House Democrats remained unconvinced during a Capitol hearing that the budgetary shortfalls facing U.S. Citizenship and Immigration Services are solely a product of the Covid-19 pandemic.
The Trump administration has yet to submit a formal request to furnish emergency funding for the Department of Homeland Security sub-agency despite its operating deficit. Lawmakers are seeking information about what led to the shortfall.
“We are eager to assist and want to provide the agency with the resources needed,” Rep.
Democratic members of the House Judiciary Subcommittee on Immigration and Citizenship asked acting agency head Joseph Edlow about USCIS hiring decisions, continued backlog issues, and other concerns they had with its handling of resources.
Edlow, whose title with the agency is Deputy Director of Policy, told the committee that without funding from Congress, the agency will have no choice but to proceed with furloughs for two-thirds of its staff on Aug. 30. USCIS is a fee-funded agency, as opposed to most other government agencies that receive appropriations from Congress.
“A fee funded agency must have sufficient funding on Sept. 30 to carry over on Oct. 1 to sustain operations for the next fiscal year. The pandemic has virtually decimated this carry-over funding,” Edlow said in testimony before the subcommittee. “We have done what we can to mitigate this crisis by reducing spending, implementing a hiring freeze,” and other actions.
Since January 2017, the Trump administration has added bureaucratic red tape, increased costs, and restricted and reduced immigration channels, and the Covid-19 pandemic “has exposed this mismanagement,” she said. “While this reduction in filings contributed to the crisis, USCIS was well on its way to insolvency long before” the pandemic.
Multiple Factors in Play
Lofgren said that since 2016, USCIS has added about 5,000 new employees, as well as proposed an additional 21% fee increase to fund the additional staff and national security vetting. Meanwhile, the backlog of cases pending adjudication remains at 2.5 million.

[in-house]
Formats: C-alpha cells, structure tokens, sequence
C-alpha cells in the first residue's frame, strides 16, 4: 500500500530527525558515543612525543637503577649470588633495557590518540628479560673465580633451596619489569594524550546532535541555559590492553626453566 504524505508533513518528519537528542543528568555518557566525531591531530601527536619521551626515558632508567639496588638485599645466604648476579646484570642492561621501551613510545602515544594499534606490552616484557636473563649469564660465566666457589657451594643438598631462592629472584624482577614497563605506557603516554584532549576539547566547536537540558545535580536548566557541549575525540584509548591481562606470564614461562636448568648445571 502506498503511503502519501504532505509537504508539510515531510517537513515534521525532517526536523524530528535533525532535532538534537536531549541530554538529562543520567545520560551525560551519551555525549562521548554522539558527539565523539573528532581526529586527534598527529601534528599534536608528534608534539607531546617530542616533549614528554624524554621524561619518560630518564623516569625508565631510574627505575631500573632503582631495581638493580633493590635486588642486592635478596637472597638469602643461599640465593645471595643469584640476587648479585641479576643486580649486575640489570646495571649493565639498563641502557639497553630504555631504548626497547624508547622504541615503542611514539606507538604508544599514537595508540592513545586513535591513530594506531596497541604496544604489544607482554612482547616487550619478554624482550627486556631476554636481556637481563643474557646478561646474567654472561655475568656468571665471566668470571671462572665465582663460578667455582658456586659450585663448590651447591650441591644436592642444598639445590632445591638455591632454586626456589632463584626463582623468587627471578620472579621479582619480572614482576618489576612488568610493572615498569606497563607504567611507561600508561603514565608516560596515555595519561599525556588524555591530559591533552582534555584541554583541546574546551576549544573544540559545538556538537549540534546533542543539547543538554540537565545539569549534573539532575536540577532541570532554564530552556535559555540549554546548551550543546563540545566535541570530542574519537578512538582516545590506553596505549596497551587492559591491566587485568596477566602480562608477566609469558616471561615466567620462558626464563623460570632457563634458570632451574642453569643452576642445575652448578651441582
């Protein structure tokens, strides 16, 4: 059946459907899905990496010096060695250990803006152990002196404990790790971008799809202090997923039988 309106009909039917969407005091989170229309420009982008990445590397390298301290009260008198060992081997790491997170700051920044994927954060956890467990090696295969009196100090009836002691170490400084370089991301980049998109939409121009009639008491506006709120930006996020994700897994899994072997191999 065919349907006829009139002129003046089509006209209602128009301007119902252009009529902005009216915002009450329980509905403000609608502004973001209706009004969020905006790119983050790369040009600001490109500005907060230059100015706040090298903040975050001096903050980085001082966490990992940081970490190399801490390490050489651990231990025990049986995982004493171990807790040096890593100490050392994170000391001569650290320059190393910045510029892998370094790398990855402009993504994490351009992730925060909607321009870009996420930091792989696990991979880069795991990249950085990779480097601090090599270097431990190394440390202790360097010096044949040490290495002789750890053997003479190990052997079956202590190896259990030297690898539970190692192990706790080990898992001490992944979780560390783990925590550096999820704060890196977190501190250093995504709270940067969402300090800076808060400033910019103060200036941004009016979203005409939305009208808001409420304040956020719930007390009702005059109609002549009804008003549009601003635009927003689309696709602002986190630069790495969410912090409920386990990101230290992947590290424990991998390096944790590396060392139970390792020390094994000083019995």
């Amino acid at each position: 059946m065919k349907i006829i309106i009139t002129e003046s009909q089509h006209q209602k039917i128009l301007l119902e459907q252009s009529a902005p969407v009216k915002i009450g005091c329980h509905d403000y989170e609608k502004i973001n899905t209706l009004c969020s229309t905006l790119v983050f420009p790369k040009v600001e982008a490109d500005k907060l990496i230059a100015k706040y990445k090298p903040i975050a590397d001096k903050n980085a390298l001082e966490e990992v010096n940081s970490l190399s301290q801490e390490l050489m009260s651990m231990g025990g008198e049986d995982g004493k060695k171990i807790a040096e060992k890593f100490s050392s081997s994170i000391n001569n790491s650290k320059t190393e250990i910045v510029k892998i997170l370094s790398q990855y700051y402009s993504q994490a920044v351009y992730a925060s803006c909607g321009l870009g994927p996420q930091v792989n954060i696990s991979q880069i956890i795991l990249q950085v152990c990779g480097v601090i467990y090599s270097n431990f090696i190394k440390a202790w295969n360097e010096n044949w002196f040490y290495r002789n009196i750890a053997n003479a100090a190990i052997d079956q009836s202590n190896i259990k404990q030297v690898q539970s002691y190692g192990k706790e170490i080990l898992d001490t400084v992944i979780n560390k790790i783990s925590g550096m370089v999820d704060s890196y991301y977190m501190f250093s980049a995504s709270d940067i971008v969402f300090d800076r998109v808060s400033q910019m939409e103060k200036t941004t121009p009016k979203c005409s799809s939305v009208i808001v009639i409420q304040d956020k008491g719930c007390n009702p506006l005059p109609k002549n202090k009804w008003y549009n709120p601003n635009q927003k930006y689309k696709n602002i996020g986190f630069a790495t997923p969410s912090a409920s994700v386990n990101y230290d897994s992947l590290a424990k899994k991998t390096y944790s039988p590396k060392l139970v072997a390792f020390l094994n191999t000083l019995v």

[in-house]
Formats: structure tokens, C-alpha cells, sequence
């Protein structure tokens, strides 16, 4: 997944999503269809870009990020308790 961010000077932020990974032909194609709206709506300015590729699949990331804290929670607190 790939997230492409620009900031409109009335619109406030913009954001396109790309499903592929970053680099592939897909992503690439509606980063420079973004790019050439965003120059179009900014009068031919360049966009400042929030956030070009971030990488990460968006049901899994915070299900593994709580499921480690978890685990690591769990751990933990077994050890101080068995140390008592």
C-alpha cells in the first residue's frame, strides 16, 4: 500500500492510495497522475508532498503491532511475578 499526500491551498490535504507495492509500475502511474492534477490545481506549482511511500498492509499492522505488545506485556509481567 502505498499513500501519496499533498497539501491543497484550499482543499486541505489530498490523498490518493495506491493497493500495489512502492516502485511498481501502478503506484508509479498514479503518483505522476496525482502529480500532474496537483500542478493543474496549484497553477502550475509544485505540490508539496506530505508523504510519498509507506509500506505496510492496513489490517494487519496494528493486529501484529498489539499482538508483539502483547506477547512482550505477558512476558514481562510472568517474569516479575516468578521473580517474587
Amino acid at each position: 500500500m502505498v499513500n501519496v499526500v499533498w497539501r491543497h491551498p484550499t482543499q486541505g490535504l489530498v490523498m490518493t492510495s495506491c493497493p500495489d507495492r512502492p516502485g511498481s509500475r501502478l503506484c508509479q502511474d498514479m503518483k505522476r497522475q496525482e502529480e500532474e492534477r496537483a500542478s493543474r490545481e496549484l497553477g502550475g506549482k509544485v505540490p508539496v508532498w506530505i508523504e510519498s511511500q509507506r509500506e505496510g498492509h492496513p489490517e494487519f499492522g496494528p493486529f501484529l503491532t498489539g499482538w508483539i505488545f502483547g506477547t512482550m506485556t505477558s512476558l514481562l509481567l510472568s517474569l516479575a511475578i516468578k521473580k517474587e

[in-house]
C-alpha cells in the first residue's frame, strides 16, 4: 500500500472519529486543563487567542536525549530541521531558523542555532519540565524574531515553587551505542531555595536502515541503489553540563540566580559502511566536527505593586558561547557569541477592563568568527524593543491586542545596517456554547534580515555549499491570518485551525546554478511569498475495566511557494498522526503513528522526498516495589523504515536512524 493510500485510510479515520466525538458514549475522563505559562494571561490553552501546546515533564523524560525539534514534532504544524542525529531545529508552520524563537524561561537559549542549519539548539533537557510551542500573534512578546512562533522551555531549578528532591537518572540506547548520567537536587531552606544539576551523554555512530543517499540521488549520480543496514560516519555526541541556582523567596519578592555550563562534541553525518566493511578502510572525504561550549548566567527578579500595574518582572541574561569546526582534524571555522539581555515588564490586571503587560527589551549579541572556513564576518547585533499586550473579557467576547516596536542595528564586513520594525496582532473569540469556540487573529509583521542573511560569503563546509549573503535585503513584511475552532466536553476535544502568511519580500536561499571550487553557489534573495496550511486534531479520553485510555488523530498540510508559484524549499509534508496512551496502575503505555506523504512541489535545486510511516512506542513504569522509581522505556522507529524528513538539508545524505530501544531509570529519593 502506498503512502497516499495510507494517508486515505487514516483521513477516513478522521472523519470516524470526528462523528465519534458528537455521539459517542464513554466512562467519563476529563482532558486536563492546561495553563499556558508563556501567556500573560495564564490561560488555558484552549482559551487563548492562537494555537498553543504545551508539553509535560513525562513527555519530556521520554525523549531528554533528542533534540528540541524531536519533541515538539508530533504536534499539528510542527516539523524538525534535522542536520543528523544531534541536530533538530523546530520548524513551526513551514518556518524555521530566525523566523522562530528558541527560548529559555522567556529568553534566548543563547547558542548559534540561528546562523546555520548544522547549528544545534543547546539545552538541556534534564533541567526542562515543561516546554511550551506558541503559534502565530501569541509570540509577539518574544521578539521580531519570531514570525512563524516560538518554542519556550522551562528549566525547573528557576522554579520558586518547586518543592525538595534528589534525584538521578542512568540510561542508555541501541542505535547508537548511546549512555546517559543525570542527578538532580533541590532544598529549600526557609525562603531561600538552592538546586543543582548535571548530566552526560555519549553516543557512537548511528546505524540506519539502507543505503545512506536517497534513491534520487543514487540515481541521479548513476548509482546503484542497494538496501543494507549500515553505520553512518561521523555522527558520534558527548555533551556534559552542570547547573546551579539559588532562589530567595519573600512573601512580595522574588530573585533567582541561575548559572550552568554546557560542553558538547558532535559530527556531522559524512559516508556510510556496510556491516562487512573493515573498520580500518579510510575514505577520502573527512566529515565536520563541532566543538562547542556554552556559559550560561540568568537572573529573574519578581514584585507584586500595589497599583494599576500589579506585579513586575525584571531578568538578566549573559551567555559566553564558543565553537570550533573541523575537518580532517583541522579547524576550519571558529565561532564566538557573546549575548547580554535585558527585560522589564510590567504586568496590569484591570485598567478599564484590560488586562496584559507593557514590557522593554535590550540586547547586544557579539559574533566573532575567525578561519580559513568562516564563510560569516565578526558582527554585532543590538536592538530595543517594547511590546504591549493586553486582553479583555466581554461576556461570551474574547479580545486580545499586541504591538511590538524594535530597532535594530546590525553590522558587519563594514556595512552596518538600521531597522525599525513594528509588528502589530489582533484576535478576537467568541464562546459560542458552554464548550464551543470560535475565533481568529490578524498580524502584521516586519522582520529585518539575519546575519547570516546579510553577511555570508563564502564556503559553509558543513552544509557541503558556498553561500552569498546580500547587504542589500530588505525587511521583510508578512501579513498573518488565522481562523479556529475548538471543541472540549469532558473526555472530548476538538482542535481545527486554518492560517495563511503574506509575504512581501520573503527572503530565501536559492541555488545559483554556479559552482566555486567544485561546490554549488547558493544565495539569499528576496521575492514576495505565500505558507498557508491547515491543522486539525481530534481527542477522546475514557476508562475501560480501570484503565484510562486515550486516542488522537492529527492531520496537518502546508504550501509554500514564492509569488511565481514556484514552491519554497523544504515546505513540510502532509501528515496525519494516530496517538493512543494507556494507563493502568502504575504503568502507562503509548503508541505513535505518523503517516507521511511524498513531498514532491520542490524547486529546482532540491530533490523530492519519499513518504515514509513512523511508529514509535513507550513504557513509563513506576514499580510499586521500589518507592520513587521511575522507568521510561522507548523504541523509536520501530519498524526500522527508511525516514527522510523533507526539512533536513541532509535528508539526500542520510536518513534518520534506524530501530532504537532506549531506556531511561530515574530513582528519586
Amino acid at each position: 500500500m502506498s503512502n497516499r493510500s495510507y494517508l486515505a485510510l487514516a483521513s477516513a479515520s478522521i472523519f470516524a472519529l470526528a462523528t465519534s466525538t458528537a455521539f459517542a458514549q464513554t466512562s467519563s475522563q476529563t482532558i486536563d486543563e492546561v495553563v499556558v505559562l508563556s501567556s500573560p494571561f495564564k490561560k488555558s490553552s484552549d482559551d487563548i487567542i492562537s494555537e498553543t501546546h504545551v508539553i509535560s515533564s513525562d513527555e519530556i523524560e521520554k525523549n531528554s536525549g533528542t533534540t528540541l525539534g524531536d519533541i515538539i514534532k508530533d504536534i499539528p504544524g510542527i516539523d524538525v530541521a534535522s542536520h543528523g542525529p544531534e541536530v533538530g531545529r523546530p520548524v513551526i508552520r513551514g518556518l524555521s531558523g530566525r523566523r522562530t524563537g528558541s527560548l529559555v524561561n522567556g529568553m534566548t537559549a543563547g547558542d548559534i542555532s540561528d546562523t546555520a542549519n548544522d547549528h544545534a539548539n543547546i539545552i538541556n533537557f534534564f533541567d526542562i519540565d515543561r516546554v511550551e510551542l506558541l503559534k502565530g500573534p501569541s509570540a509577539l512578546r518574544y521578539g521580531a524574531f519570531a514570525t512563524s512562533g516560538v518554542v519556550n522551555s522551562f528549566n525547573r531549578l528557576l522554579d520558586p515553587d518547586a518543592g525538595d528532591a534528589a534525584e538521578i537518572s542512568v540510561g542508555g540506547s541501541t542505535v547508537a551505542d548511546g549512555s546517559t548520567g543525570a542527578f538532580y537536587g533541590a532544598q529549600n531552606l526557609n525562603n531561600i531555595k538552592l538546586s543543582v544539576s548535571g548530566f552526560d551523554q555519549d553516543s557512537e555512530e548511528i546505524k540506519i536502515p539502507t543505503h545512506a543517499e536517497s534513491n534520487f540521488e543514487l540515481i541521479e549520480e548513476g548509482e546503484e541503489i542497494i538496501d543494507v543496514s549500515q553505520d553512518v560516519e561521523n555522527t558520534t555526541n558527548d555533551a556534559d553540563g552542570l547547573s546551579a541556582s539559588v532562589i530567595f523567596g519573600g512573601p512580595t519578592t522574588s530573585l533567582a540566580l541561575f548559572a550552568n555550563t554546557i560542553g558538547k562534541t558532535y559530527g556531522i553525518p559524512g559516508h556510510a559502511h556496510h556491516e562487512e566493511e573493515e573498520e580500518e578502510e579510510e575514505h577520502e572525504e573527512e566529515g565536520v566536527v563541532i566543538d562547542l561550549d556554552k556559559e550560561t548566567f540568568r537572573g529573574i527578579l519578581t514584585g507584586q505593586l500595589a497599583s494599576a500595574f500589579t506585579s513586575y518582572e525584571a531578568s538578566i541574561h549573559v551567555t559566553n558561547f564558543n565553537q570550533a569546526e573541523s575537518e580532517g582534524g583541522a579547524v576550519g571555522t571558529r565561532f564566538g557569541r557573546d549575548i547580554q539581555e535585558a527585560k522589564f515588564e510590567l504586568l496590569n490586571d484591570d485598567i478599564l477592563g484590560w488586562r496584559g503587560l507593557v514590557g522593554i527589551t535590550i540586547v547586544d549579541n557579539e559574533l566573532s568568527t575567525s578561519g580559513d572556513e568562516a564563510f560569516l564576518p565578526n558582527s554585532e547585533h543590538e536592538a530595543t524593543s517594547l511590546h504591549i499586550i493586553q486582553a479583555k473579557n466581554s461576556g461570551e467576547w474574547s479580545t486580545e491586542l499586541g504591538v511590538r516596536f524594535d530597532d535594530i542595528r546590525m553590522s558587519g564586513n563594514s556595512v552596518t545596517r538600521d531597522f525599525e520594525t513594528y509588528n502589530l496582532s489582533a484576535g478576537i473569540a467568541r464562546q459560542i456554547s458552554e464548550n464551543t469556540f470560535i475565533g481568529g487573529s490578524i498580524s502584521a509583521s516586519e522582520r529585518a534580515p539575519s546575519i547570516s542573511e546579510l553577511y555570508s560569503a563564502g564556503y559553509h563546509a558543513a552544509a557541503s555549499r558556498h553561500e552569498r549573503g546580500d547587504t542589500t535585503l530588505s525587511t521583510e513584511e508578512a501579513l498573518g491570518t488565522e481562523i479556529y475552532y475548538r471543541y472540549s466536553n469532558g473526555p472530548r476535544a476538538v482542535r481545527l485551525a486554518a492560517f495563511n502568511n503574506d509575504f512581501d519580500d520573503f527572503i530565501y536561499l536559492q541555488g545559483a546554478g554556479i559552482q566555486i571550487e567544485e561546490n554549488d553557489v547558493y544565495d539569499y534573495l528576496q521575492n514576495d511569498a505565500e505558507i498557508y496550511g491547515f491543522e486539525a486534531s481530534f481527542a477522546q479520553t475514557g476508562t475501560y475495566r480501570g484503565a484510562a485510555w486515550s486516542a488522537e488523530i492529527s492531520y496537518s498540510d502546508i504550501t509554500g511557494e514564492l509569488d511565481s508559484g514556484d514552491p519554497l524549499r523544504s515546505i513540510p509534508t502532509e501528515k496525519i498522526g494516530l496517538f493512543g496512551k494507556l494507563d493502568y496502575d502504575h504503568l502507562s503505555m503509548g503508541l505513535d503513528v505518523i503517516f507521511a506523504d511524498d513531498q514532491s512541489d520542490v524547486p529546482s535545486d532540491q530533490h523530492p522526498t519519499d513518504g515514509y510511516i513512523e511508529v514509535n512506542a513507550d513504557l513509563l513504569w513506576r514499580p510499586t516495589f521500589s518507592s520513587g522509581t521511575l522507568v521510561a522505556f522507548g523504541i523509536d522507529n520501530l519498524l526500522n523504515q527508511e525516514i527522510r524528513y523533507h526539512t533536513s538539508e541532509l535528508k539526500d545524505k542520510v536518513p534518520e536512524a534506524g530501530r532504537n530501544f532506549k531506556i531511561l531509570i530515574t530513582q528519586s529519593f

“This really is not acceptable,” Lofgren said.
USCIS has said it needs $1.2 billion in emergency funds, which Edlow said is “a direct result” of a decrease in petitions and applications during March and April due to the coronavirus and subsequent office closures.
Ranking minority member Ken Buck (R-Colo.) defended the agency’s request. “Congress spends billions of dollars all the time, and you’re asking for really a drop in the bucket” to make sure a “core function of our federal government” continues.
Buck said the agency has continued its work in the face of the pandemic and the resulting office closures and budget shortfalls, citing 106,500 naturalization ceremonies, 87,600 approvals for adjustment of status petitions, and approvals for 130,500 seasonal agricultural guest workers on H-2A visas.
“While delays remain, these numbers show that USCIS takes its mission seriously,” the Colorado congressman said.
While the White House hasn’t formally requested an emergency infusion, the Office of Management and Budget did send a letter of support for such funding to the chair of the Senate Appropriations Committee, which in turn included it in an appropriations relief bill released by Republicans earlier this week.
USCIS projected an annual average deficit of $1.26 billion if revenues didn’t increase when it issued a proposed rule to update the agency’s fees in November.
According to Edlow, however, although the agency was “operating at a deficit for the last several years” it was “in no way in a budget shortfall that would bring about furloughs” until the onset of the pandemic.